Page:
God had already used the forces of nature to directly carry out his herem version of justice (ex: The Great Flood which killed all people except Noah and his family, the crossing of the Red Sea in which innumerable Egyptian soldiers died). God’s commanding Israel to invoke herem was now calling Israel to act as his agent in executing a type of justice that God had already been practicing.

How innocent were the Canaanites: men, women, and children? We can’t argue from silence that the Canaanites did not have a chance to respond to God’s warnings. We do know that God waited several hundred years before executing his judgement.

It is not just in the Old Testament that we witness immense suffering. All around us today and through the years before, there has been great suffering among God’s image-bearers caused by our own violence or the violence of natural events or the violence of birth defects. All these can cause us to question, “Why, God?”

All these are various issues, and likely not the only issues, to consider while grappling both with God’s implication in violent activity and with the suffering endured by those we consider to be innocent. These issues, even all taken together, will not necessarily provide us comfortable answers. But we also need to remember, that if we have a “God” we think we totally understand, then it is not God that we are really understanding. Also, if we have a “God” that we are fully comfortable with, then we are not fully dealing with the holiness of God and the totality of our sin.

Jesus dealt with the totality of our sin by his suffering and excruciating death. It is only by the violence endured by Jesus that He has become our Prince of Peace. This is the lens through which we must see the violence around us. But even with that lens, we are not likely to have a ‘satisfactory’ answer. Even with that lens we will still struggle.

Time and time again, we see ordinary people approaching God with raw honesty about human suffering. And God responds to them, because they reflect his own lionheart that’s hell-bent against evil and death. God wants our protest against the evil and pain in this world. … To be a Christian is never to be apathetic toward evil and suffering, nor to avoid protesting God. Instead, we are told to work out our faith in “fear and trembling,” which includes unflinching lament at all the evil and death in this world. We are meant to hold our hands open in foolish faith, to watch and wait with hopeful expectation for God to show up in surprising ways—to remind us that he is good and powerful and that he will grant us his own steadfast courage. We are called to the daring and bold love of God in Jesus Christ, who stopped at nothing—not even death on a cross—to fight and win back the glory and goodness of God’s original creation.[3]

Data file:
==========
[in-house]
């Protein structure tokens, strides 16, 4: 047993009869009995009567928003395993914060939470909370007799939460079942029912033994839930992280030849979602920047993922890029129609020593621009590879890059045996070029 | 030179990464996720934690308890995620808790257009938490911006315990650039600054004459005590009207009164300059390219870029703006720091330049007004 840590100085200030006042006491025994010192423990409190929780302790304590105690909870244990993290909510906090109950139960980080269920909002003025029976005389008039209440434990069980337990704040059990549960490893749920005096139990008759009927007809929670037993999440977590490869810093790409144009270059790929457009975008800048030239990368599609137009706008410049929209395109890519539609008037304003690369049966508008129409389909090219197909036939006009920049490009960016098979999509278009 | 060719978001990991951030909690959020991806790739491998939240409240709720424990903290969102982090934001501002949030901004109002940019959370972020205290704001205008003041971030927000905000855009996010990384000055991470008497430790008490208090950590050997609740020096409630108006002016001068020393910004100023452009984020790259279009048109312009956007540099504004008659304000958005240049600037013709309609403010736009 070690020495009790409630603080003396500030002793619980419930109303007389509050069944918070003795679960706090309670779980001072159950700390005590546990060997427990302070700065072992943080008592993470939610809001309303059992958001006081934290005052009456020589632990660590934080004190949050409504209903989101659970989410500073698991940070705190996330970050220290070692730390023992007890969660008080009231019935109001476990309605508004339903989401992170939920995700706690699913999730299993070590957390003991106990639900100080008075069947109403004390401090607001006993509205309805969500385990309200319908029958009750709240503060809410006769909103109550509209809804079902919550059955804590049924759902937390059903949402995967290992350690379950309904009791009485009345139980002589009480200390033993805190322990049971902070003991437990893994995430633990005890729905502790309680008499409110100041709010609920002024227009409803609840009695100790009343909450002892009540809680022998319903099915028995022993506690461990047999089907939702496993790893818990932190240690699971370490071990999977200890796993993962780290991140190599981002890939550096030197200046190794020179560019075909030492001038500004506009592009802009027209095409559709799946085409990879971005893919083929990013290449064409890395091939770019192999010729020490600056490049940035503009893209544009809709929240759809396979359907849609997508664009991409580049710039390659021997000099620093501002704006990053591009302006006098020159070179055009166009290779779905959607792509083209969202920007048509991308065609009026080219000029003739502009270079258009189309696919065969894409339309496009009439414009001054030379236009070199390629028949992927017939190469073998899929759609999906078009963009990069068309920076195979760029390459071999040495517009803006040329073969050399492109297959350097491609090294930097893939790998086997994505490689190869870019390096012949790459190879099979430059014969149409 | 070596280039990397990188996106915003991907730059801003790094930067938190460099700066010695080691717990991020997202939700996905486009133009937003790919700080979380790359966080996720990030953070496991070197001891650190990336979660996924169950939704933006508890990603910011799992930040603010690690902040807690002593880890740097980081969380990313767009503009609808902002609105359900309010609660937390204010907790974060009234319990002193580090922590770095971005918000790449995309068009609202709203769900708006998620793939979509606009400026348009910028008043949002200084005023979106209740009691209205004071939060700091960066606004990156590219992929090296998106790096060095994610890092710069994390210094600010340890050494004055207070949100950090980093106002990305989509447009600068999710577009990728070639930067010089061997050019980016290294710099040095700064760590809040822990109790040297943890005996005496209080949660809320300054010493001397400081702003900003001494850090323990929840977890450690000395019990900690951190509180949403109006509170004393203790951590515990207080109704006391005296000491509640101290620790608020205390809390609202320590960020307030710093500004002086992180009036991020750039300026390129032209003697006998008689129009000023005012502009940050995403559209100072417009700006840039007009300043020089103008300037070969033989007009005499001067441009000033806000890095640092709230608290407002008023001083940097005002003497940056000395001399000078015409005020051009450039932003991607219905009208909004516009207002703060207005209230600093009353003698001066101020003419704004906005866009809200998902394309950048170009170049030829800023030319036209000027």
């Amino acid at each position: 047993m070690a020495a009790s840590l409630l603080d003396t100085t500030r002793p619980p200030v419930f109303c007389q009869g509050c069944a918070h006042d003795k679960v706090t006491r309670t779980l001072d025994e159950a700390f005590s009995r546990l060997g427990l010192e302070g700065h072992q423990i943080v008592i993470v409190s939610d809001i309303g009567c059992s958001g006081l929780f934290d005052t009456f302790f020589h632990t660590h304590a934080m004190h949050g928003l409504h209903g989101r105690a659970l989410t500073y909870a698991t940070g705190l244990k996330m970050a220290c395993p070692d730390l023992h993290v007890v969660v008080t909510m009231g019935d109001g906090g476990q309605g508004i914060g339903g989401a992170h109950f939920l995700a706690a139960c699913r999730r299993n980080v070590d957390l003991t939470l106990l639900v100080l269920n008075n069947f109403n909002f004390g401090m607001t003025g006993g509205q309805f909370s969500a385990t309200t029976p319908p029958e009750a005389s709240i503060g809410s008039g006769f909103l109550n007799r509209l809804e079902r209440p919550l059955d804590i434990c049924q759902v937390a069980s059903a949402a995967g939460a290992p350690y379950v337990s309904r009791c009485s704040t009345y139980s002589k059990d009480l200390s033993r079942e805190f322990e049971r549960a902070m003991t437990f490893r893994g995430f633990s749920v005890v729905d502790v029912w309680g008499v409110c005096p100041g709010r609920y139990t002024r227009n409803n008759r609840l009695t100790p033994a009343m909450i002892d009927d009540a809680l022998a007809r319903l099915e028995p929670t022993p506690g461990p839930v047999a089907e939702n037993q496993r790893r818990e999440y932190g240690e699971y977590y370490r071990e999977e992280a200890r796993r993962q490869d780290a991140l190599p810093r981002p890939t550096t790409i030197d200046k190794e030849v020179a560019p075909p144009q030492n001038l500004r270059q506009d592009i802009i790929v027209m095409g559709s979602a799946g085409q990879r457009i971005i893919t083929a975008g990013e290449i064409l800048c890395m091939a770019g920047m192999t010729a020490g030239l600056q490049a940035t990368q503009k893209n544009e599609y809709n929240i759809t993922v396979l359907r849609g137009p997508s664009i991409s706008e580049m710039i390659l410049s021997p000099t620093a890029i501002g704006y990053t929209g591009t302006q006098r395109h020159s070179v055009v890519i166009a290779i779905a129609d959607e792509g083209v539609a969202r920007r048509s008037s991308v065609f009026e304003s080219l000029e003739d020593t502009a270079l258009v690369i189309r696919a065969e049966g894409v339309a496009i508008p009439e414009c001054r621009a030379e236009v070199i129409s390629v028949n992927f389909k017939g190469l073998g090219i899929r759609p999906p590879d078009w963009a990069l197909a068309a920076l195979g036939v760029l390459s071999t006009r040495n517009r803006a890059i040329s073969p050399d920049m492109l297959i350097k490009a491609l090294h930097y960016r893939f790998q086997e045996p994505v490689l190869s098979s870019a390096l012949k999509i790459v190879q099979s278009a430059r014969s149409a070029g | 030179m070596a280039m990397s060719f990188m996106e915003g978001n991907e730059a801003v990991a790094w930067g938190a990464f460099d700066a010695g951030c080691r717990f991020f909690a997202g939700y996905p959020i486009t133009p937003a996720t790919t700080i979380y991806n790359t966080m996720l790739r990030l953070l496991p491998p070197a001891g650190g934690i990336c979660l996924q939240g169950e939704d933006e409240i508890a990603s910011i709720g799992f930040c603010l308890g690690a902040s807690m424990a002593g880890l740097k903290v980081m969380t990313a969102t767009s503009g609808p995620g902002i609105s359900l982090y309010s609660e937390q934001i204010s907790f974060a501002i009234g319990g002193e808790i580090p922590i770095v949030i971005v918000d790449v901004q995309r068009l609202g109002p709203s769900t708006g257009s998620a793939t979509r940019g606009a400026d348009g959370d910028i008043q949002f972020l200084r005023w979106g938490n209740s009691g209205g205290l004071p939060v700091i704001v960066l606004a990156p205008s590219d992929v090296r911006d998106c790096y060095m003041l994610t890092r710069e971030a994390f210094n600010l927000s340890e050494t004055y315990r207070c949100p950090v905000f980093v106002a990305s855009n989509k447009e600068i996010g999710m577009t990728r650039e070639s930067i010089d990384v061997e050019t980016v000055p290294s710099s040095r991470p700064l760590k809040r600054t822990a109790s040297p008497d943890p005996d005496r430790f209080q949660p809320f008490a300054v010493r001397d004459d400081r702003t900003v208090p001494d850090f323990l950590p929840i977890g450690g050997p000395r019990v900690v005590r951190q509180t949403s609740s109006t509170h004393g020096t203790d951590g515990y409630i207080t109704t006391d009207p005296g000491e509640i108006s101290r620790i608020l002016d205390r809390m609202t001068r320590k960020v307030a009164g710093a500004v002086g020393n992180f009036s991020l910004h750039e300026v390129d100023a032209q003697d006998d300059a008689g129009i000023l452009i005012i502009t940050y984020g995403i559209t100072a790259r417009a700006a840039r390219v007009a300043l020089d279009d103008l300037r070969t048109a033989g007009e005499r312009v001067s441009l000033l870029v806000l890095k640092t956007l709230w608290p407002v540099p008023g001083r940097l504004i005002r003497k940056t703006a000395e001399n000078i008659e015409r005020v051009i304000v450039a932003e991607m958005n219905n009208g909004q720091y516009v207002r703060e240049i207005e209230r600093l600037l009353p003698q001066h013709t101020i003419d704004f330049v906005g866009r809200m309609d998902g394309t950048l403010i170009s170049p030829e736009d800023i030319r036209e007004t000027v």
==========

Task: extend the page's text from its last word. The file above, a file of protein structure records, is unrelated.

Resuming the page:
Perhaps we are meant to struggle, to lament about all that’s wrong, evil, awful, terrible, sad, and more that our hearts can bear. But in our lament, not to give up the hope that is also in our hearts, the hope that God our Father is alive, that our Father cares so deeply that He gave His Son, that miracles still do happen and that we can expect God to show up in our midst.

Judges and the Cycle of sin

[Bible references: Deuteronomy 32:28; Judges 2:11-13; 8; 17-18; 21:15, 25; 1 Samuel 4]

Because Israel had not been faithful to “totally destroy” the people whose land they conquered, the foretold consequence became true, Israel became ensnared in the horrid idol worship practices of those people. Everyone did what was right in their own eyes.

To discipline his people, God allowed Israel to be plundered by the surrounding peoples until Israel cried for mercy. God then raised up leaders called judges to successfully fight off the oppressors and Israel would respond by turning from idol worship, but only for a while. Eventually Israel would fall away from Yahweh once again and the cycle of oppression, rescue, and falling away would repeat.

God raising his people

[Bible references: 1 Samuel 1-2; Ruth 1-4; Matthew 1:1-16; Luke 3:21-38; 1 Corinthians 25; (See also, Sarah (Genesis 16-18) Rebekah (Genesis 25:19-26) Elizabeth (Luke 1:5-25))]

During the time of the judges, while the nation of Israel struggled and failed to follow God, we find that God was raising judges in response to Israel’s cry for help in their ongoing cycle of sin, God was also quietly working the background through individuals to carry out His larger plan.

During the period of the Judges, God used drought to cause Elimelech and his wife Naomi and their two sons to move to Moab. Both of her sons got married in Moab and one of them married a woman named Ruth. When Naomi’s husband and sons were tragically killed, Naomi moved back home to Israel. While Ruth could have stayed in Moab, Ruth desired to follow Naomi and particularly to follow Naomi’s God. God used that act of faith to arrange for Ruth to meet and married Boaz, and thus inserting a Moabite woman into the lineage of people who would become the ancestors of Jesus.